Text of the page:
>>Saving a copy of the 
>>mutated tree before its mutation is not an option.
>>It is far much better 
>>to modify a copy of this sub-tree, and when the
>>modification is done, 
>>then switch the old tree and the new tree. But this
>>is really not easy, 
>>as we are not storing trees has a whole, but many
>>trees (one per index 
>>file) plus a full bench of entries into the master
>>database. This is not 
>>a simple matter, and it's difficult to explain,
>>too... There is a kind 
>>of explanation here :
>>    
>>
>
>
>  
>
>>http://docs.safehaus.org/display/APACHEDS/Backend
>>    
>>
>
>
>Yes I see what you are saying with respect to
>explaining the exact mutation process that is
>happening.
>
>In the end though something changes and we need to
>capture that change somehow, so that if the server
>goes down we can get back to the same operating state.
>
>We could be doing jdbc transactions right when the
>server goes down, and if the transaction is not
>complete then we still can't completely recover, but
>come close...
>
>I think our general conversation with respect to
>journaling, etc. applies here.
>
>
>
>
>  
>
>>>That would mean we are in more of an rsync like
>>>      
>>>
>>mode,
>>    
>>
>>>where if the server crashes, we load the original
>>>directory tree file + any mutation files.
>>> 
>>>
>>>      
>>>
>>Yeah, there is definitively something to dig around
>>this idea. I like 
>>that :) This is what is doing OpenLdap with its
>>journal (logs files).
>>
>>    
>>
>>>If the directory shuts down cleanly we encode all
>>>      
>>>
>>the
>>    
>>
>>>directory objects to one file and delete all the
>>>"temporary" mutation files.
>>> 
>>>
>>>      
>>>
>>If the server shutdown cleanly, I think that nothing
>>should be done. If 
>>you consider that you have a kind of journal/shadow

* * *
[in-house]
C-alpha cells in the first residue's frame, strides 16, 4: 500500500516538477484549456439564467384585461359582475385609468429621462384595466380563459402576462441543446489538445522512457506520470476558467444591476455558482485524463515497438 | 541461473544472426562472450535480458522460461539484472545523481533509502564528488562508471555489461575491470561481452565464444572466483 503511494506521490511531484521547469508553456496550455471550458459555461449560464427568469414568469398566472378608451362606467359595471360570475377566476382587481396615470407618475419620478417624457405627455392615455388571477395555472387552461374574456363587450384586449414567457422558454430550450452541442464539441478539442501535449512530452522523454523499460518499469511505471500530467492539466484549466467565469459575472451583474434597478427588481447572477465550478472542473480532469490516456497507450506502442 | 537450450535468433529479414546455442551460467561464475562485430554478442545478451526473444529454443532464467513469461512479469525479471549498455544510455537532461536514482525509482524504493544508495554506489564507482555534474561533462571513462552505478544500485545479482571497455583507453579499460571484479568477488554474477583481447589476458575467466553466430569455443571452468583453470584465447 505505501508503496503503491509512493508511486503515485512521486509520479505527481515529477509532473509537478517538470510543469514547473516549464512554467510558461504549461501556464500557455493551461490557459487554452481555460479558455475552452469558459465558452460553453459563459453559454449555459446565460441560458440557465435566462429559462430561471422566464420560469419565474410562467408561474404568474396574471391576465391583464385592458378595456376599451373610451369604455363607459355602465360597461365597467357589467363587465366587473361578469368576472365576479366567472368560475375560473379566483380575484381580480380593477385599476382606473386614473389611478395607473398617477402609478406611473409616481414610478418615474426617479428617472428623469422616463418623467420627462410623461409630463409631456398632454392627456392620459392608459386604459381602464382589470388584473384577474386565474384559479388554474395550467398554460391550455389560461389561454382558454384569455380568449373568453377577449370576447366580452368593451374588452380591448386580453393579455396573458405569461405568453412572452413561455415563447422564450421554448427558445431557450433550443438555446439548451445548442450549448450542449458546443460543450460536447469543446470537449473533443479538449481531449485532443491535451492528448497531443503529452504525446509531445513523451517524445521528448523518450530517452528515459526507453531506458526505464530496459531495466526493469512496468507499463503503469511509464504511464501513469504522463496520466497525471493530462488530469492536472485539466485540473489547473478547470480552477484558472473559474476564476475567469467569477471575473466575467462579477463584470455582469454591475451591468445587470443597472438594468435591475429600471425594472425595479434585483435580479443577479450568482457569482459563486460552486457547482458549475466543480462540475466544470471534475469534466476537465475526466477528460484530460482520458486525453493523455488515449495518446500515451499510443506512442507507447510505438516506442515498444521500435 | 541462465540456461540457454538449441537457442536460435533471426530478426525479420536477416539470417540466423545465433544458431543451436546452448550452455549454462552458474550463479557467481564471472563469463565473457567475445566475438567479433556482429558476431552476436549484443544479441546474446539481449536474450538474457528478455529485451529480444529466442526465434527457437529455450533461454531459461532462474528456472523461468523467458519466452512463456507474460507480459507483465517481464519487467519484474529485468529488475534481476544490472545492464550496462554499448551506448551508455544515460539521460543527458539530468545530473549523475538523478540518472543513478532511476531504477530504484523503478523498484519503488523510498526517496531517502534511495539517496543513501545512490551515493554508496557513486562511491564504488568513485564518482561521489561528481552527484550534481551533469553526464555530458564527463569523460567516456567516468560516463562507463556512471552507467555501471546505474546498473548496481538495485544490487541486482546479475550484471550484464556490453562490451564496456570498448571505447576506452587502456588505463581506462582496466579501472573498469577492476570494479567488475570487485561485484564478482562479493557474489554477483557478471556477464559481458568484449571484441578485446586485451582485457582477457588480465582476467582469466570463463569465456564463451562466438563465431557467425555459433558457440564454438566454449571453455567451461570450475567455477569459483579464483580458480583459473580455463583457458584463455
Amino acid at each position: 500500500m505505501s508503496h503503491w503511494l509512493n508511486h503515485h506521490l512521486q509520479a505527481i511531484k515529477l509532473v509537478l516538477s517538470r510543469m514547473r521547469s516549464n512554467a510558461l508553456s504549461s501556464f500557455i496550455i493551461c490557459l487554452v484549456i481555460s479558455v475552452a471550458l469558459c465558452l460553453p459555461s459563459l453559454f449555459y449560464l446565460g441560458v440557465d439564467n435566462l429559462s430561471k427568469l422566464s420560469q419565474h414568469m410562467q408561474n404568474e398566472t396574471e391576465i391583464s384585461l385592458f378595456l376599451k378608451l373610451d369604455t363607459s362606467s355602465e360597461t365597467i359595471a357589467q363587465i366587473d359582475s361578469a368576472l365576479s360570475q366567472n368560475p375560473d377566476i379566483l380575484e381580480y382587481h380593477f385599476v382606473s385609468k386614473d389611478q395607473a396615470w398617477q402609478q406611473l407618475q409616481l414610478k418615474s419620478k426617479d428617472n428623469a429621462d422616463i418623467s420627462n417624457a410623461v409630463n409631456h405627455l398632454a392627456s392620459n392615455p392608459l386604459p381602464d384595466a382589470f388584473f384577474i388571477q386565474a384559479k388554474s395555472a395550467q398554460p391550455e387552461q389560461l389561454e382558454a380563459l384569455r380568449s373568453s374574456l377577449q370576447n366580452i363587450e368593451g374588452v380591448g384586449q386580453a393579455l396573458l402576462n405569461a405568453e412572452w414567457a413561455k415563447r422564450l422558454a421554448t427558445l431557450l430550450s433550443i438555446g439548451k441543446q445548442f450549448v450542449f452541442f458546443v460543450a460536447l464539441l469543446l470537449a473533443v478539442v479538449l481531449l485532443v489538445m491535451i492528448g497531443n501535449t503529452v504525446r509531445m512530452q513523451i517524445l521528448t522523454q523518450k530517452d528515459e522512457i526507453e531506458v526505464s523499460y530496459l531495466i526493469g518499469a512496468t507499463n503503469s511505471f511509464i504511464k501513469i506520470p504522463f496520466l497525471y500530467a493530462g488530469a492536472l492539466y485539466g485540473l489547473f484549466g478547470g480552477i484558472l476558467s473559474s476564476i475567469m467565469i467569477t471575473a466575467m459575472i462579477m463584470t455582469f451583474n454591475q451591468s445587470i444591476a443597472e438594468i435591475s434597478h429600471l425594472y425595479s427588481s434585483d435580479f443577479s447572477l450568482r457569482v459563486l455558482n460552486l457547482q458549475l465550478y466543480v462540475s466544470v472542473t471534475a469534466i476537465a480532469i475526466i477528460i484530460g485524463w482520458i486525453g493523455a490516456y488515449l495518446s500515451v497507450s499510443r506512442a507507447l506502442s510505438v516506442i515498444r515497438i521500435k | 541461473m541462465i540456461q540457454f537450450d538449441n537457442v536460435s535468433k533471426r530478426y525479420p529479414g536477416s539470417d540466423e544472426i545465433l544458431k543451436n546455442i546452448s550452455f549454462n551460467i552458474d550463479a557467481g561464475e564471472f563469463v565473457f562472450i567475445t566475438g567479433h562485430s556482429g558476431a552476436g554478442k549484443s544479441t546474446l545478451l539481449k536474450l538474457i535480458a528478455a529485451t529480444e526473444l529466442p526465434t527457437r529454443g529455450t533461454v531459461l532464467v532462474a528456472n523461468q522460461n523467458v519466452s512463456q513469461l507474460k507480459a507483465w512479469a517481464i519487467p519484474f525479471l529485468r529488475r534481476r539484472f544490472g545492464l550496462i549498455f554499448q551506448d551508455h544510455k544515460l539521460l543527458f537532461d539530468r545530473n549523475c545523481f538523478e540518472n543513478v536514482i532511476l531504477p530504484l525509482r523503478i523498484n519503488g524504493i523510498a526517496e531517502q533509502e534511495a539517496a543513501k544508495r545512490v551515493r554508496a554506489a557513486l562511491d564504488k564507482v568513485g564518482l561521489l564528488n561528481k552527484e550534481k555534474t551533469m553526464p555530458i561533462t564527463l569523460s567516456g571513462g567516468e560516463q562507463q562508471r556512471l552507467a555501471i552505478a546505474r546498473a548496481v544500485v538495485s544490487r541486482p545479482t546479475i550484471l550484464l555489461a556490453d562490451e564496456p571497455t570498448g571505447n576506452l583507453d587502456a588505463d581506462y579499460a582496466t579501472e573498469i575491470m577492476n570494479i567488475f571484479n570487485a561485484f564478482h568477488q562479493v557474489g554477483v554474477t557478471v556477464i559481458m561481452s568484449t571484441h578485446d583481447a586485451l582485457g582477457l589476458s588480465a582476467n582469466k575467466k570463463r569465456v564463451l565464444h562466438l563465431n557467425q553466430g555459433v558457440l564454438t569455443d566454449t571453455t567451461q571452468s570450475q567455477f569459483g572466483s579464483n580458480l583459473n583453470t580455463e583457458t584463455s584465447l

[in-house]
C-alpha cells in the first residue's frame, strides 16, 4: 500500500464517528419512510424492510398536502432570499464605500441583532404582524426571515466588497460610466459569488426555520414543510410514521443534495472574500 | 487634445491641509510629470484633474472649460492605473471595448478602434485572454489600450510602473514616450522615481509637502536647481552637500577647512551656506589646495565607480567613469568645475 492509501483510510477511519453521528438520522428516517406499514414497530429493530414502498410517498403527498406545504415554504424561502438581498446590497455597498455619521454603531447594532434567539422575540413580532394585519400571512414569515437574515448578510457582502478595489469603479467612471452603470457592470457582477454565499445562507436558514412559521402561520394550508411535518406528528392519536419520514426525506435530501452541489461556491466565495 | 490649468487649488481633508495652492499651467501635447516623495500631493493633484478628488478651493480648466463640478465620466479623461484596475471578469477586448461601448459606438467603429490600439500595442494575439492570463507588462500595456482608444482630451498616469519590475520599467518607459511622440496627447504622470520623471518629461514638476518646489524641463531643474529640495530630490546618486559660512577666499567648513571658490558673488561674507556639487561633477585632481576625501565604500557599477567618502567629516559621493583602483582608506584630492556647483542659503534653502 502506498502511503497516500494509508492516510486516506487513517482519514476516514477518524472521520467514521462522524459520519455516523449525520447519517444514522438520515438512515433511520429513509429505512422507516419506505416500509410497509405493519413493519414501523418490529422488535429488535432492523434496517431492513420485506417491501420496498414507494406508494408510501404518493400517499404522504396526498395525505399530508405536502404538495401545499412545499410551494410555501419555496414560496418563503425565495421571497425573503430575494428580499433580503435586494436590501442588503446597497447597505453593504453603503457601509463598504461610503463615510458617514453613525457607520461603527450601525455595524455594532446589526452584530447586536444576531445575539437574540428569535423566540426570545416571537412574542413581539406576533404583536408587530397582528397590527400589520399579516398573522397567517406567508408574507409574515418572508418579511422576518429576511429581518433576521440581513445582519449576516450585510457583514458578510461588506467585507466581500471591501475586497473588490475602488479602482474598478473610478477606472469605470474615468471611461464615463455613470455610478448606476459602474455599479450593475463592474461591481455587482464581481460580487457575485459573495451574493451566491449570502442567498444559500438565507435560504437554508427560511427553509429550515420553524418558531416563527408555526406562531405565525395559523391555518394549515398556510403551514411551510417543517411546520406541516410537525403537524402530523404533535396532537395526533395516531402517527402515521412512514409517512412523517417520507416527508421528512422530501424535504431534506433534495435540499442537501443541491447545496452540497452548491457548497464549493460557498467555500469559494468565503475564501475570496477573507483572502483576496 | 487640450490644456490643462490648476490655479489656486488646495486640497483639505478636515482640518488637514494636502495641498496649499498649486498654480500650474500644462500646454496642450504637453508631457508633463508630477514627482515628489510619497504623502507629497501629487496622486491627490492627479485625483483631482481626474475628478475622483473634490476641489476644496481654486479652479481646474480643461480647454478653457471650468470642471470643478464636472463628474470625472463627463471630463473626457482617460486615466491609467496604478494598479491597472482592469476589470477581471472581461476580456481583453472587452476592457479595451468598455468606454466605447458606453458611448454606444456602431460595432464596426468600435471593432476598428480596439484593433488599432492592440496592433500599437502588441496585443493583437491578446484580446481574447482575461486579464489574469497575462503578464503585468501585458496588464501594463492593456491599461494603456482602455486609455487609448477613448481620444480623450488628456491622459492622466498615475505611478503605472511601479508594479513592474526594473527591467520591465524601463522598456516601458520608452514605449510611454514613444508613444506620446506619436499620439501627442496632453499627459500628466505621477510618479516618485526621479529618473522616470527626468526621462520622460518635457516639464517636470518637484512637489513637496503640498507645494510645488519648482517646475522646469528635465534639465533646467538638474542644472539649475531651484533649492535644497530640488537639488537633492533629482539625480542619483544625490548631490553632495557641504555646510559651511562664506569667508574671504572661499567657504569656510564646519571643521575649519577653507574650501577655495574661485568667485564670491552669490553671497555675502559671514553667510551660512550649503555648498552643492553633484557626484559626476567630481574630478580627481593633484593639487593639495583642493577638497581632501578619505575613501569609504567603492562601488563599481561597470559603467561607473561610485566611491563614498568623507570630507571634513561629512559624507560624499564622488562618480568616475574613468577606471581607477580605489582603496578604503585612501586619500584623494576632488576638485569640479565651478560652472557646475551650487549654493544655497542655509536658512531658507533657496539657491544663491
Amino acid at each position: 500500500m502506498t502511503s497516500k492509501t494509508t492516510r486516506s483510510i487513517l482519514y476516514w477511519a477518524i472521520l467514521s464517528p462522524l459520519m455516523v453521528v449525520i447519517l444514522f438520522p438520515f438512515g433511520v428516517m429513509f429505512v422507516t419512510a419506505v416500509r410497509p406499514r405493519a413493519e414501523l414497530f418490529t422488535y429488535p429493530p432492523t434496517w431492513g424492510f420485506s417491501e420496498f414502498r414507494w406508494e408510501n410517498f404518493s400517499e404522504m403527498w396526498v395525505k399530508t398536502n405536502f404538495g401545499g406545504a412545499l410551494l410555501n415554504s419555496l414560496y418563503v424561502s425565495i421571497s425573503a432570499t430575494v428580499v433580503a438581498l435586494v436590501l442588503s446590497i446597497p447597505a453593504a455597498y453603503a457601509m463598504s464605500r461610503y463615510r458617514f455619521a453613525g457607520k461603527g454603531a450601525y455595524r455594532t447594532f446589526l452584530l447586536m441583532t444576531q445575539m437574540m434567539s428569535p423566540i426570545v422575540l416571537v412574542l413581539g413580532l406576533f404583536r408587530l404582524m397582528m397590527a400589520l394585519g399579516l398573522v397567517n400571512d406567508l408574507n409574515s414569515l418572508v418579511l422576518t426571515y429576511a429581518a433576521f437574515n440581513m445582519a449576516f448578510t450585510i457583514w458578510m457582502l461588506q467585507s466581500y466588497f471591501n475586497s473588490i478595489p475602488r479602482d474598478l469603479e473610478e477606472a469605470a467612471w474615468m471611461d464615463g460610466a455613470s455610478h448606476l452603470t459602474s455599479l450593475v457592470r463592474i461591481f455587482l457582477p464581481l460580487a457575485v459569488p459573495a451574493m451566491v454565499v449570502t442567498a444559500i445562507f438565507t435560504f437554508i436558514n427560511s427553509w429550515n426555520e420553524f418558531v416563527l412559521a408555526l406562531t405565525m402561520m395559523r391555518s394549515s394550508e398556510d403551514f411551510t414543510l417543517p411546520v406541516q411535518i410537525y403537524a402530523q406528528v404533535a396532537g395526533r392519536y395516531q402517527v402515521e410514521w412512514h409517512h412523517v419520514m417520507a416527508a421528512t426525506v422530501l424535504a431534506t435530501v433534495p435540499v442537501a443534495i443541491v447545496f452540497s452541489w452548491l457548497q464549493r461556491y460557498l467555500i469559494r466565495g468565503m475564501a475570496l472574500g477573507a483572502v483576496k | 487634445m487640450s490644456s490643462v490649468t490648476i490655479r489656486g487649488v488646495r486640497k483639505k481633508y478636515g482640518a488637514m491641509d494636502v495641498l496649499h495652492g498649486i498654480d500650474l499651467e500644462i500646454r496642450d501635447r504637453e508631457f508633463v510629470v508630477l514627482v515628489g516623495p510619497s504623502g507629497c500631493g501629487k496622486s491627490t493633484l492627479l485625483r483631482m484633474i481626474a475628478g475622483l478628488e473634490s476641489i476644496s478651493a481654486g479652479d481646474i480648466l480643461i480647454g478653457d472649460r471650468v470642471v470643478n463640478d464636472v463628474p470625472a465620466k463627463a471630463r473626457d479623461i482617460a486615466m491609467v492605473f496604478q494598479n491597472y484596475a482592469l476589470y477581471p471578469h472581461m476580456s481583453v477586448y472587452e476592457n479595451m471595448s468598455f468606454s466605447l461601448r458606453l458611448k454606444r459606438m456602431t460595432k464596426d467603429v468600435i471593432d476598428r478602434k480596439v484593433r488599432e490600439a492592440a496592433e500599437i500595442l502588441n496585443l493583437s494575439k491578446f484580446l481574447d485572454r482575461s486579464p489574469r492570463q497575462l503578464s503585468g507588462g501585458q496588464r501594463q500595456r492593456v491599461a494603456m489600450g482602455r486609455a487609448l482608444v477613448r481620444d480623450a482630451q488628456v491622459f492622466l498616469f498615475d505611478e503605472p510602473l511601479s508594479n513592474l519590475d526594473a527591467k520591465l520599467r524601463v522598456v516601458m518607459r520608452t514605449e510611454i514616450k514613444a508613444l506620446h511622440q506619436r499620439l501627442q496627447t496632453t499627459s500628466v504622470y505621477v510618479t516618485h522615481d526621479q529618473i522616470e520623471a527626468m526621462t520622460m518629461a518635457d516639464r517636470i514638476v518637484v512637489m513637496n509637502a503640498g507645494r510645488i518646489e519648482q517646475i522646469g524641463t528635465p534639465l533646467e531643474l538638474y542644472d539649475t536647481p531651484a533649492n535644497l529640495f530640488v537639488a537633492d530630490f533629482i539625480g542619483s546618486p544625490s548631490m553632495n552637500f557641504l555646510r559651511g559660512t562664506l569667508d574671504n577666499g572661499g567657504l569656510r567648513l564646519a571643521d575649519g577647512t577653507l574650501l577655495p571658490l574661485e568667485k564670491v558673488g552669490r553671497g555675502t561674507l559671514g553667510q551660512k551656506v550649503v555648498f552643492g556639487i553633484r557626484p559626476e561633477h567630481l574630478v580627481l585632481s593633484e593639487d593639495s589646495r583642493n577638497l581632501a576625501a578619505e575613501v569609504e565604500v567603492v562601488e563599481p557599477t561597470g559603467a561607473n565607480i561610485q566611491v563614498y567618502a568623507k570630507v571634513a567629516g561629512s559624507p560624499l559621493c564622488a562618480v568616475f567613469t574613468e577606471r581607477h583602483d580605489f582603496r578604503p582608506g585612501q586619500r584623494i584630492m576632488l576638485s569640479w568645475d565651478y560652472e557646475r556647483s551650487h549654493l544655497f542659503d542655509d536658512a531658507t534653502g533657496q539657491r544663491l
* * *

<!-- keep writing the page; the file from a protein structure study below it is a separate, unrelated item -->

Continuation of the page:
>>page that contains 
>>all the not yet applied modifications, then the last
>>thing that the 
>>server should do is to wait until those modification
>>are done. When a 
>>modification is done, then the corresponding
>>journal/shadow page should 
>>be removed (or marked as applied). If we have a
>>problem, then, with the 
>>support of transaction, we may be able to rollback.
>>A lot of work ...
>>    
>>
>
>Yeah - Exactly...
>
>That's why I suggested the EMF API, because it already
>has support for a lot of stuff like that.  I need to
>get some examples worked up asap.
>
>
>  
>
>>>Incidentally EMF can be used for any type of
>>>serialization, a concatenated file like the one I
>>>      
>>>
>>just
>>    
>>
>>>described, xml, relational persistance, etc.  One
>>>      
>>>
>>of
>>    
>>
>>>the benefits of EMF is that if for whatever reason
>>>someone wanted to serialize to XML, implementing a
>>>function to do so would be very straight forward. 
>>>      
>>>
>>If
>>    
>>
>>>someone wanted to serialize to a relational source,
>>>that's easy too.
>>> 
>>>
>>>      
>>>
>>We definitively have to implement a RDBMS backend.
>>RDBMS offer all those 
>>
>>    
>>
>
>Dang - The message got truncated...now I gotta go and
>see what else you said somewhere else...
>
>but I think we are pretty much on the same page...
>
>I just sent that stuff out for the sake of awareness
>mostly...
>
>There needs to be a set of considered options for
>doing ADS persistance and caching / In memory storing
>of directory entries, so I just wanted to make sure I
>threw EMF out there for the long run as somethign to
>check out.
>
>I'll get some examples worked up soon.
>
>Cheers,
>- Ole
>
>=== message truncated ===
>
>